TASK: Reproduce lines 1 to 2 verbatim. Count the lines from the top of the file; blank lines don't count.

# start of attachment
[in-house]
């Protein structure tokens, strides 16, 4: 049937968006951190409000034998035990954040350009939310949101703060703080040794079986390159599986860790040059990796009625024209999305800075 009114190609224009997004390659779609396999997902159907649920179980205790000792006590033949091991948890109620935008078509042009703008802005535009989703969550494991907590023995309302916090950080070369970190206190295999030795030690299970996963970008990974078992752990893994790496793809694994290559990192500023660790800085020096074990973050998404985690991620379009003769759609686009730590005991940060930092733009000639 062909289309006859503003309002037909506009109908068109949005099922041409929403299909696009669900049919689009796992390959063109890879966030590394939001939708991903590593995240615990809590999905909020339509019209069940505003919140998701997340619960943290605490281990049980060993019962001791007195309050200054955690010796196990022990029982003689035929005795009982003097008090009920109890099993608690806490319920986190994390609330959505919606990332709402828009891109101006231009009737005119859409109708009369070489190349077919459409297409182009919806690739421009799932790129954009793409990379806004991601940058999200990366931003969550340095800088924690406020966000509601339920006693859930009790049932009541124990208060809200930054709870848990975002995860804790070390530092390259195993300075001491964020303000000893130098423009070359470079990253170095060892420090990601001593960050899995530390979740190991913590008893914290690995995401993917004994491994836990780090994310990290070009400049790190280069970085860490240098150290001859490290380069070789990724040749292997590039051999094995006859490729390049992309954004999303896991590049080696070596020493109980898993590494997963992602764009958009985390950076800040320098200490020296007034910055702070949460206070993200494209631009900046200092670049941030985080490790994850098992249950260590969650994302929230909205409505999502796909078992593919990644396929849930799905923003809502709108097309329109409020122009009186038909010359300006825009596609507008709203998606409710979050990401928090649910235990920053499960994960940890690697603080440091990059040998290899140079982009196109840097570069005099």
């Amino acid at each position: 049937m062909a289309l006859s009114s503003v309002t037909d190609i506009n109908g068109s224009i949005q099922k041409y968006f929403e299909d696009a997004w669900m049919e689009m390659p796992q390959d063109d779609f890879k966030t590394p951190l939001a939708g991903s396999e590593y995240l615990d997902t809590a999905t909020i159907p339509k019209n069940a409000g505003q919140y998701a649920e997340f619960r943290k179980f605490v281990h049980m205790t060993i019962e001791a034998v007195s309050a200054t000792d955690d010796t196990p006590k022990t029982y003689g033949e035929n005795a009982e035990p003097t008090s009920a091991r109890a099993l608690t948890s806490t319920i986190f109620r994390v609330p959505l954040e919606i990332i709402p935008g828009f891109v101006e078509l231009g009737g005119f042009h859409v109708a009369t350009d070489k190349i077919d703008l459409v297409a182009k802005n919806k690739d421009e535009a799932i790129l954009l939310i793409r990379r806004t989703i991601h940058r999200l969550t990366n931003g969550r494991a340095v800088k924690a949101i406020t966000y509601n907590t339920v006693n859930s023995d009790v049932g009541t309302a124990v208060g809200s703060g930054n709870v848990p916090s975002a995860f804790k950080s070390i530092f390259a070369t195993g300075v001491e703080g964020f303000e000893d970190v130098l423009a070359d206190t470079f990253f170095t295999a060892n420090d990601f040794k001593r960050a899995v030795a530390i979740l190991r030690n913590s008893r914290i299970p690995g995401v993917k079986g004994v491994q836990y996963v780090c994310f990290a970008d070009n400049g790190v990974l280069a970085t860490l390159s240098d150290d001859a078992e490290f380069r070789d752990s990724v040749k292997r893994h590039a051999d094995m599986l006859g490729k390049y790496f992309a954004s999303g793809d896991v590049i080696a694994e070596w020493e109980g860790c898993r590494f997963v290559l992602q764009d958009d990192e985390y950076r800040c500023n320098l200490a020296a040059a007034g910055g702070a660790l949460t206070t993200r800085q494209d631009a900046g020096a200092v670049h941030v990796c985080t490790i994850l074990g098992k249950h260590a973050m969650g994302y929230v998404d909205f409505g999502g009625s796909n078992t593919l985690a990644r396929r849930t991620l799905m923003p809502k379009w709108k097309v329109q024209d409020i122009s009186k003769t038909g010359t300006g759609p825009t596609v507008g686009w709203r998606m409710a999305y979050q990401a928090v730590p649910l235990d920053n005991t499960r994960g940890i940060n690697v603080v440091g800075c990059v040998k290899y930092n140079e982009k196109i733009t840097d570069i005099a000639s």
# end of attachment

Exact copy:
[in-house]
């Protein structure tokens, strides 16, 4: 049937968006951190409000034998035990954040350009939310949101703060703080040794079986390159599986860790040059990796009625024209999305800075 009114190609224009997004390659779609396999997902159907649920179980205790000792006590033949091991948890109620935008078509042009703008802005535009989703969550494991907590023995309302916090950080070369970190206190295999030795030690299970996963970008990974078992752990893994790496793809694994290559990192500023660790800085020096074990973050998404985690991620379009003769759609686009730590005991940060930092733009000639 062909289309006859503003309002037909506009109908068109949005099922041409929403299909696009669900049919689009796992390959063109890879966030590394939001939708991903590593995240615990809590999905909020339509019209069940505003919140998701997340619960943290605490281990049980060993019962001791007195309050200054955690010796196990022990029982003689035929005795009982003097008090009920109890099993608690806490319920986190994390609330959505919606990332709402828009891109101006231009009737005119859409109708009369070489190349077919459409297409182009919806690739421009799932790129954009793409990379806004991601940058999200990366931003969550340095800088924690406020966000509601339920006693859930009790049932009541124990208060809200930054709870848990975002995860804790070390530092390259195993300075001491964020303000000893130098423009070359470079990253170095060892420090990601001593960050899995530390979740190991913590008893914290690995995401993917004994491994836990780090994310990290070009400049790190280069970085860490240098150290001859490290380069070789990724040749292997590039051999094995006859490729390049992309954004999303896991590049080696070596020493109980898993590494997963992602764009958009985390950076800040320098200490020296007034910055702070949460206070993200494209631009900046200092670049941030985080490790994850098992249950260590969650994302929230909205409505999502796909078992593919990644396929849930799905923003809502709108097309329109409020122009009186038909010359300006825009596609507008709203998606409710979050990401928090649910235990920053499960994960940890690697603080440091990059040998290899140079982009196109840097570069005099």